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You know those cool projects you have in mind? There's no major rush. In ten years you might look back and wish you'd been slow and steady instead of racing imaginary deadlines.

Also nobody is going to care about what your major was in college so take whatever classes you feel like.

Also don't cheap out on your housing situation. I know you're broke but you'll save a lot of stress by taking out more student loans and having a stable living situation and good roommates.


This is the first time I've ever seen someone encourage taking more student loans. Would you mind expanding on this?

Why would you want to take more student loans?
How does this help you out in the long run?
Are student loans not the devil?

I've always heard that it is best to get out of college with as little student loans as possible.


It all depends, taking out more student loans for conspicuous consumption , wasting money on useless stuff you don't need and being very poor at personal finances can hurt you since that money could have been saved, without really losing any thing.

But, here you are making a good trade off, less stress means you could focus more on your studies and even work more, since happiness and positive mindset boosts productivity and I can say this from my experience, it's all about the people around you, so If you have good roommates and stable lifestyle it can be very beneficial for you. It's really just common sense if you think about it.


Ben, I agree with everything you said, except the part "save a lot of stress by taking out more student loans and having a stable living situation". What you actually meant by that?


Also. Can't miss a chance to show off one of my funnier tweets:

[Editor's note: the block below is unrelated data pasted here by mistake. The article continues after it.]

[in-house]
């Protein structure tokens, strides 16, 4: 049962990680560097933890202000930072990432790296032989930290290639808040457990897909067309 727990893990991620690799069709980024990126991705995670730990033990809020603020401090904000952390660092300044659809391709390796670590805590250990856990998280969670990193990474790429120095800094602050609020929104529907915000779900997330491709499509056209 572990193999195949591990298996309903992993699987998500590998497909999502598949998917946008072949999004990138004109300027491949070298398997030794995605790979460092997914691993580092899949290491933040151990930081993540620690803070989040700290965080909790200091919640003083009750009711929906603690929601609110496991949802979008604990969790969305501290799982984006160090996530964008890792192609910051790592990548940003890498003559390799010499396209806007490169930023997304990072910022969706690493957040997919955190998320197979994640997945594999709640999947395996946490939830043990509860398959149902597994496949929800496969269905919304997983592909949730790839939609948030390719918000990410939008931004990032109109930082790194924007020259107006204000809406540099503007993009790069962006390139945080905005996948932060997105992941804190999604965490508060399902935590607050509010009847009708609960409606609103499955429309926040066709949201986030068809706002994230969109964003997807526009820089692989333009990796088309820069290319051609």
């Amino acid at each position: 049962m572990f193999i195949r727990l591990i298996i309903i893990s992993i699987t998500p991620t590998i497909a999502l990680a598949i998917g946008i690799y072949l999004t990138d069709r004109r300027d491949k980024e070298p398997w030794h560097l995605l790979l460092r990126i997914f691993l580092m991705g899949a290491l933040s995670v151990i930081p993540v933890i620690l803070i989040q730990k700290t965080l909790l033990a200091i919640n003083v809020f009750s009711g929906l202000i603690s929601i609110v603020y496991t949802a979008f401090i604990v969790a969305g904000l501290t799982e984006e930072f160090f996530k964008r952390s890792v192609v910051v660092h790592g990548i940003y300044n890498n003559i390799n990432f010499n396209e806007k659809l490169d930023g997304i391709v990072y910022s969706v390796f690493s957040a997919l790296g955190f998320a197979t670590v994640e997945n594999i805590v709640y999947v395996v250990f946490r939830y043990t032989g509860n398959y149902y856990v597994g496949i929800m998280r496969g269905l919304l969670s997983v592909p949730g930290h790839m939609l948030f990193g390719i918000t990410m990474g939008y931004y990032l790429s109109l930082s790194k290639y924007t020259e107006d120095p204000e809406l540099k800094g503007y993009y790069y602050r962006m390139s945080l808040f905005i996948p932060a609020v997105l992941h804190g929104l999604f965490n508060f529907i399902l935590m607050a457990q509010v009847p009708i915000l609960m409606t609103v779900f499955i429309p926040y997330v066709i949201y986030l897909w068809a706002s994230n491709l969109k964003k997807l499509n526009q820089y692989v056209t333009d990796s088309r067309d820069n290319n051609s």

Work less but smarter, learn/do one thing at the time.


"Play less MapleStory" is what I usually joke about when I'm asked that haha.

But in reality, I'd probably tell myself to read a bit more about software development, that I know I will like it. And to follow that enjoyment that I have for photography, because I know that he will enjoy it for a long time!


I've played different games, usually MMORPG. I don't really regret this, I didn't learn much about development while playing them, however I have quite an ok English thanks to games, I've learned a way to easily communicate and trust people that I've never seen nor probably will and that helps a lot now. Lots of organization skills.

So my two cents.


I can definitely see the value of learning a language via videogames and other kind of media - it's pretty much the way I learned English as well.


You played MapleStory too! Ha small world, while I can see the sentiment I also raise you this


Hah, I swear if I played a whole lot less video games I would be much farther along than I am now.


Hard to say if I would be happy being farther along, but I think so. At least for me, I have regrets on how much time I spent playing video games. I really think they're best as a hobby as opposed to something I spend all my time doing.